Dinner Rush 2001 | Movie
A mobbed-up, behind-the-scenes drama of a day or so at a trendy Manhattan eatery. Louis Cropa (Danny Aiello, in a role that suits him to a T), owner of the Tribeca trattoria Gigino, longs for the simple days when his late wife served good old-fashioned Ita… (more)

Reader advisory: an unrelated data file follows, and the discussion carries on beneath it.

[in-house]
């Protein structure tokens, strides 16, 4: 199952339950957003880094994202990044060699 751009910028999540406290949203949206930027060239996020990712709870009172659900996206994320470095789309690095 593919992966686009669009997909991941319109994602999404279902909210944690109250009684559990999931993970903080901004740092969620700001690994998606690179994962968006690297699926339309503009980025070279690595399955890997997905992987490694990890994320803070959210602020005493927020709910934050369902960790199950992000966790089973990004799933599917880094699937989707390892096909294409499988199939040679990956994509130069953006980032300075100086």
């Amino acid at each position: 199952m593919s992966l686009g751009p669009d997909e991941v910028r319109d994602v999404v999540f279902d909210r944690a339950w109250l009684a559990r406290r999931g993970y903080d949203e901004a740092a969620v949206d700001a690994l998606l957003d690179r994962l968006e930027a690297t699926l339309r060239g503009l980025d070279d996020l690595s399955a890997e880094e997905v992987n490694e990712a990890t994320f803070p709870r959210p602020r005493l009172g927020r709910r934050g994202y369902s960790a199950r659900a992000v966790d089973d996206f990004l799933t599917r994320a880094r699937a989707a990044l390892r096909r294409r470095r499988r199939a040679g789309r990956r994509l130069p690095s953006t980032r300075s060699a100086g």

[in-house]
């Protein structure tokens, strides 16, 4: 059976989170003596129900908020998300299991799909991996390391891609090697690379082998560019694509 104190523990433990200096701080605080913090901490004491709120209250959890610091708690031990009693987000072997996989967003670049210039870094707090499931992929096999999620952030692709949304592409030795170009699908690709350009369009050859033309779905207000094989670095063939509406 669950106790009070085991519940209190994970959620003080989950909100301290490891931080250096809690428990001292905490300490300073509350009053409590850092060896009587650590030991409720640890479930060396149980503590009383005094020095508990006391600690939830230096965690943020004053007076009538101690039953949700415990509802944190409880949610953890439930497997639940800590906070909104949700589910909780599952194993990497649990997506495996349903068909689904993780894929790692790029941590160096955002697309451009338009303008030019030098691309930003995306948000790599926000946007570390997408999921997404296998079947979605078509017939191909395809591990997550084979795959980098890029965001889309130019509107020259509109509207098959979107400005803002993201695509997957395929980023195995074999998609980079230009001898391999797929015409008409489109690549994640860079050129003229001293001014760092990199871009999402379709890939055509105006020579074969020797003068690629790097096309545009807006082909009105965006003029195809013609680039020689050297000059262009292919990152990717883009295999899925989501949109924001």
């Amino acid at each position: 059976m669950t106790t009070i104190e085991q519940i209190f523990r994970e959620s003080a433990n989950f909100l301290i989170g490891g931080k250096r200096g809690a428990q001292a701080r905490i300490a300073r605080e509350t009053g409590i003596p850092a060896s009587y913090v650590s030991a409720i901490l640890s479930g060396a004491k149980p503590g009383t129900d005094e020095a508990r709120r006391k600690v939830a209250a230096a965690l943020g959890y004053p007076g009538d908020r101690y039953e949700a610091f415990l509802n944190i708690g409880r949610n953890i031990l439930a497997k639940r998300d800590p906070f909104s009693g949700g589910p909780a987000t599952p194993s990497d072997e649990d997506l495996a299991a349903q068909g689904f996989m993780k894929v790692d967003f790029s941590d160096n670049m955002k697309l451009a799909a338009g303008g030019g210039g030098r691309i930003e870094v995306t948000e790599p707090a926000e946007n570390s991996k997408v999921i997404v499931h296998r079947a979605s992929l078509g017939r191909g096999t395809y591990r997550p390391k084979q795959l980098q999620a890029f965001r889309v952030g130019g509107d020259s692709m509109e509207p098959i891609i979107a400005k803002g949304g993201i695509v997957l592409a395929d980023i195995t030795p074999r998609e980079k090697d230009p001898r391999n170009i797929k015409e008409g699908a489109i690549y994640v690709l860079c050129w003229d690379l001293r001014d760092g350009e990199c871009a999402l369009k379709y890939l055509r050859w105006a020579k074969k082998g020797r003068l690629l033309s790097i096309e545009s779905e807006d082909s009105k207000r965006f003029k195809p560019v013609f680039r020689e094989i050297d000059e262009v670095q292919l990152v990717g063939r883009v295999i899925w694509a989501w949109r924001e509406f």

A mobbed-up, behind-the-scenes drama of a day or so at a trendy Manhattan eatery. Louis Cropa (Danny Aiello, in a role that suits him to a T), owner of the Tribeca trattoria Gigino, longs for the simple days when his late wife served good old-fashioned Italian fare. While his monstrously moody, star-chef son, Udo (Edoardo Ballerini), now gets raves for his nouvelle creations, Louis still insists on sausage and peppers cooked-up by sous-chef Duncan (Kirk Acevedo), a surrogate son and, to Louis's dismay, a compulsive gambler. For years Louis has done a little bookmaking on the side, and on this particular day, his longtime partner, Rico (Frank Bongiorno), gets whacked by Carmen (Mike McGlone) and Paolo (Alex Corrado), a pair of sadistic, upwardly mobile Queens mobsters who are also known as Black and Blue. The hit on Rico is evidently the result of Duncan's debts, but as the dinner rush approaches, Duncan nevertheless ignores Louis's advice and makes a fateful bet on a basketball game. The rest of the plot is mostly a series of loosely connected character vignettes waitress Marti (Summer Phoenix) and her customer-from-hell (Mark Margolis); chatty Wall Streeter Ken (John Corbett), who's having dinner at the bar; hostess Nicole's (Vivian Wu) conflicted affairs with Udo and Duncan; food critic Jennifer Freeley (Sandra Bernhard), who arrives recognized but unannounced; Rico's single-parent daughter, Natalie (Polly Draper), and her flirtation with Louis punctuated by the odd bit of blackout-style dialogue from one of the restaurant staff. Shakespearean in its aspiration if not in its execution, this warmly photographed film is a very personal project for commercial and music-video director Bob Giraldi (Michael Jackson's "Beat It," Pat Benatar's "Love Is a Battlefield"), who shot it at one of the ten restaurants he owns (he's not the commercial king for nothing), and should certainly please New York foodies and expense-account film critics who may have eaten at the real Gigino. Yet despite the Lear-like trappings and the talented young cast, which does its work with considerable grace, it has little momentum or punch, and the ending has police-detective plot-holes bigger than a side of beef. Giraldi and screenwriters Brian S. Kalata and Rick Shaughnessy may have verisimilitude on their side, but that doesn't necessarily translate into compelling drama.